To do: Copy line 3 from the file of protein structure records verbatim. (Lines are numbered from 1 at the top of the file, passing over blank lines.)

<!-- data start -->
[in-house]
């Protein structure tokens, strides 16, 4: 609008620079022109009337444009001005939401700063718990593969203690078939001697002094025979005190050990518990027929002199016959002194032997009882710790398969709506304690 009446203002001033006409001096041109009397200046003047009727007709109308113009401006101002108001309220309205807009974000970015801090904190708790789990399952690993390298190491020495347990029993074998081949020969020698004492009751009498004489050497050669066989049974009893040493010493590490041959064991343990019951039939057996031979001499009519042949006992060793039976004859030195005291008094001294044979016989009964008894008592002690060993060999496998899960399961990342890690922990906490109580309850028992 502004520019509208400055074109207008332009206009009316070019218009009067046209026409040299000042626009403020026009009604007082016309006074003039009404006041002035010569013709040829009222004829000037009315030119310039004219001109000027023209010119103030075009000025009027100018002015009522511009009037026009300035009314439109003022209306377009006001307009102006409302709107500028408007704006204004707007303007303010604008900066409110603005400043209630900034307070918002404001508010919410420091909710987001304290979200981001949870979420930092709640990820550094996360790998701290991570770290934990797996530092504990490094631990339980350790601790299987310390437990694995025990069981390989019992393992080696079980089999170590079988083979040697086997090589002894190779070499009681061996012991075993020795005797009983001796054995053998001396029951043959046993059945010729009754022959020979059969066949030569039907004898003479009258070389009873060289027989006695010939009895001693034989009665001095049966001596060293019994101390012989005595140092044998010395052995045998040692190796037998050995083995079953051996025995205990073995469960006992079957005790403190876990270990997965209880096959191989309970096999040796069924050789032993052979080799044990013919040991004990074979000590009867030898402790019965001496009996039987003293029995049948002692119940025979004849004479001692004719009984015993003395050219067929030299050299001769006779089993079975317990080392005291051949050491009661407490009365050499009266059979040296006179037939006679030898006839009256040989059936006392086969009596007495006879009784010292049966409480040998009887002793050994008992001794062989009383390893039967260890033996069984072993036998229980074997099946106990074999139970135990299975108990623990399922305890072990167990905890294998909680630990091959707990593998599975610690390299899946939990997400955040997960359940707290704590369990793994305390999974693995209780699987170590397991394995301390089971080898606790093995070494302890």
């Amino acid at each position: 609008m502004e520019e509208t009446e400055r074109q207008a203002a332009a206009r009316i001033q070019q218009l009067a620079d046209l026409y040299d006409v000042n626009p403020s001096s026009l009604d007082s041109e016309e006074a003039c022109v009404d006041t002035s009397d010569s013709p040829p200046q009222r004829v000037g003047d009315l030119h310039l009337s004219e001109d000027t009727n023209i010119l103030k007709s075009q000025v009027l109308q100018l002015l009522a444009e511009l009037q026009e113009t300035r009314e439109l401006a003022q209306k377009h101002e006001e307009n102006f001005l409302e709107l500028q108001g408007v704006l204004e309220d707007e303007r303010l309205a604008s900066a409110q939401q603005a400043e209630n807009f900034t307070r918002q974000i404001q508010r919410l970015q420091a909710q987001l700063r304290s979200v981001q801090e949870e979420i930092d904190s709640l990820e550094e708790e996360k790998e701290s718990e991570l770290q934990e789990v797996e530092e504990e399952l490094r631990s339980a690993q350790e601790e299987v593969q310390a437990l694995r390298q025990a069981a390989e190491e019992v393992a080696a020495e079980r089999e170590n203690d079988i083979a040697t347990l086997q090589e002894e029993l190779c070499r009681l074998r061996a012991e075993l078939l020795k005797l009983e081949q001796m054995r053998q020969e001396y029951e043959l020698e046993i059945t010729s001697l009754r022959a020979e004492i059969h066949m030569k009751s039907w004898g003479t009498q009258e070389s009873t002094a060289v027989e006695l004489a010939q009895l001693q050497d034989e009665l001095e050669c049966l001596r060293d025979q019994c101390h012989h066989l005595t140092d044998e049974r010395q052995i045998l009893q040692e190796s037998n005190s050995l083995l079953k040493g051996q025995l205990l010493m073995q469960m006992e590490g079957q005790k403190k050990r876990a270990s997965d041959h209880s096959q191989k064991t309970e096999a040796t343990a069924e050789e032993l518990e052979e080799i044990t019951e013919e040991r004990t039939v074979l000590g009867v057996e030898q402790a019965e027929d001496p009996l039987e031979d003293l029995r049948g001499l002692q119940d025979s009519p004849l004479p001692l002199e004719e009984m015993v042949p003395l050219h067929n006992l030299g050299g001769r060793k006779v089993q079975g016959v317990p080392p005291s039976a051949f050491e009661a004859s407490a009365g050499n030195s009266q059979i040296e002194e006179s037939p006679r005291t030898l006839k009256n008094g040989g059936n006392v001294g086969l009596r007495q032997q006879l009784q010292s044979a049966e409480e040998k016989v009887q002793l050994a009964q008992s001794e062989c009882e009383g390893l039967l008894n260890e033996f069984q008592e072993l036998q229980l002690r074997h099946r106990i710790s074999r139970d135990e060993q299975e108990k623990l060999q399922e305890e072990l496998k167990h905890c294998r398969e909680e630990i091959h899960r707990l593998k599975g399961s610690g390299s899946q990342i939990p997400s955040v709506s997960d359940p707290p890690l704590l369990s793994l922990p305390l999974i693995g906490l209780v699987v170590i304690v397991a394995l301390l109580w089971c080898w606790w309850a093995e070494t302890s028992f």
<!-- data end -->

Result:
């Amino acid at each position: 609008m502004e520019e509208t009446e400055r074109q207008a203002a332009a206009r009316i001033q070019q218009l009067a620079d046209l026409y040299d006409v000042n626009p403020s001096s026009l009604d007082s041109e016309e006074a003039c022109v009404d006041t002035s009397d010569s013709p040829p200046q009222r004829v000037g003047d009315l030119h310039l009337s004219e001109d000027t009727n023209i010119l103030k007709s075009q000025v009027l109308q100018l002015l009522a444009e511009l009037q026009e113009t300035r009314e439109l401006a003022q209306k377009h101002e006001e307009n102006f001005l409302e709107l500028q108001g408007v704006l204004e309220d707007e303007r303010l309205a604008s900066a409110q939401q603005a400043e209630n807009f900034t307070r918002q974000i404001q508010r919410l970015q420091a909710q987001l700063r304290s979200v981001q801090e949870e979420i930092d904190s709640l990820e550094e708790e996360k790998e701290s718990e991570l770290q934990e789990v797996e530092e504990e399952l490094r631990s339980a690993q350790e601790e299987v593969q310390a437990l694995r390298q025990a069981a390989e190491e019992v393992a080696a020495e079980r089999e170590n203690d079988i083979a040697t347990l086997q090589e002894e029993l190779c070499r009681l074998r061996a012991e075993l078939l020795k005797l009983e081949q001796m054995r053998q020969e001396y029951e043959l020698e046993i059945t010729s001697l009754r022959a020979e004492i059969h066949m030569k009751s039907w004898g003479t009498q009258e070389s009873t002094a060289v027989e006695l004489a010939q009895l001693q050497d034989e009665l001095e050669c049966l001596r060293d025979q019994c101390h012989h066989l005595t140092d044998e049974r010395q052995i045998l009893q040692e190796s037998n005190s050995l083995l079953k040493g051996q025995l205990l010493m073995q469960m006992e590490g079957q005790k403190k050990r876990a270990s997965d041959h209880s096959q191989k064991t309970e096999a040796t343990a069924e050789e032993l518990e052979e080799i044990t019951e013919e040991r004990t039939v074979l000590g009867v057996e030898q402790a019965e027929d001496p009996l039987e031979d003293l029995r049948g001499l002692q119940d025979s009519p004849l004479p001692l002199e004719e009984m015993v042949p003395l050219h067929n006992l030299g050299g001769r060793k006779v089993q079975g016959v317990p080392p005291s039976a051949f050491e009661a004859s407490a009365g050499n030195s009266q059979i040296e002194e006179s037939p006679r005291t030898l006839k009256n008094g040989g059936n006392v001294g086969l009596r007495q032997q006879l009784q010292s044979a049966e409480e040998k016989v009887q002793l050994a009964q008992s001794e062989c009882e009383g390893l039967l008894n260890e033996f069984q008592e072993l036998q229980l002690r074997h099946r106990i710790s074999r139970d135990e060993q299975e108990k623990l060999q399922e305890e072990l496998k167990h905890c294998r398969e909680e630990i091959h899960r707990l593998k599975g399961s610690g390299s899946q990342i939990p997400s955040v709506s997960d359940p707290p890690l704590l369990s793994l922990p305390l999974i693995g906490l209780v699987v170590i304690v397991a394995l301390l109580w089971c080898w606790w309850a093995e070494t302890s028992f």